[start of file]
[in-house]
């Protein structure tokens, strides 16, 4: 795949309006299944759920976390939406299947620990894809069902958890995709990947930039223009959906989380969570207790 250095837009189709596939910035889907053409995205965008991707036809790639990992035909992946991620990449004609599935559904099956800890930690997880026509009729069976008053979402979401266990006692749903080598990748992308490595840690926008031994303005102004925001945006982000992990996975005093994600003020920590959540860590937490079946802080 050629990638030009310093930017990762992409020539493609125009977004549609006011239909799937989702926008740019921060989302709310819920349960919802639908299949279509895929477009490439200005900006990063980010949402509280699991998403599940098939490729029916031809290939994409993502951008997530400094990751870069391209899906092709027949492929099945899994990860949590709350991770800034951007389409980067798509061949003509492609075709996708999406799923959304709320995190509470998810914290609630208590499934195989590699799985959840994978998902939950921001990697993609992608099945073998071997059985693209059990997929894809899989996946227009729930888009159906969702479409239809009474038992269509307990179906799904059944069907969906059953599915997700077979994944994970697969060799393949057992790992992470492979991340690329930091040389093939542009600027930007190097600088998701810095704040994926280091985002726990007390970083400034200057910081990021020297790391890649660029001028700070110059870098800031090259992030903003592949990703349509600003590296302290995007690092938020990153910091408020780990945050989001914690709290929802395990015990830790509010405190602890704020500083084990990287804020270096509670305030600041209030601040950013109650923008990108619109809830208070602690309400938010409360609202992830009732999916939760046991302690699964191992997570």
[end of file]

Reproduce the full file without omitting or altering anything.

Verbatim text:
[in-house]
């Protein structure tokens, strides 16, 4: 795949309006299944759920976390939406299947620990894809069902958890995709990947930039223009959906989380969570207790 250095837009189709596939910035889907053409995205965008991707036809790639990992035909992946991620990449004609599935559904099956800890930690997880026509009729069976008053979402979401266990006692749903080598990748992308490595840690926008031994303005102004925001945006982000992990996975005093994600003020920590959540860590937490079946802080 050629990638030009310093930017990762992409020539493609125009977004549609006011239909799937989702926008740019921060989302709310819920349960919802639908299949279509895929477009490439200005900006990063980010949402509280699991998403599940098939490729029916031809290939994409993502951008997530400094990751870069391209899906092709027949492929099945899994990860949590709350991770800034951007389409980067798509061949003509492609075709996708999406799923959304709320995190509470998810914290609630208590499934195989590699799985959840994978998902939950921001990697993609992608099945073998071997059985693209059990997929894809899989996946227009729930888009159906969702479409239809009474038992269509307990179906799904059944069907969906059953599915997700077979994944994970697969060799393949057992790992992470492979991340690329930091040389093939542009600027930007190097600088998701810095704040994926280091985002726990007390970083400034200057910081990021020297790391890649660029001028700070110059870098800031090259992030903003592949990703349509600003590296302290995007690092938020990153910091408020780990945050989001914690709290929802395990015990830790509010405190602890704020500083084990990287804020270096509670305030600041209030601040950013109650923008990108619109809830208070602690309400938010409360609202992830009732999916939760046991302690699964191992997570």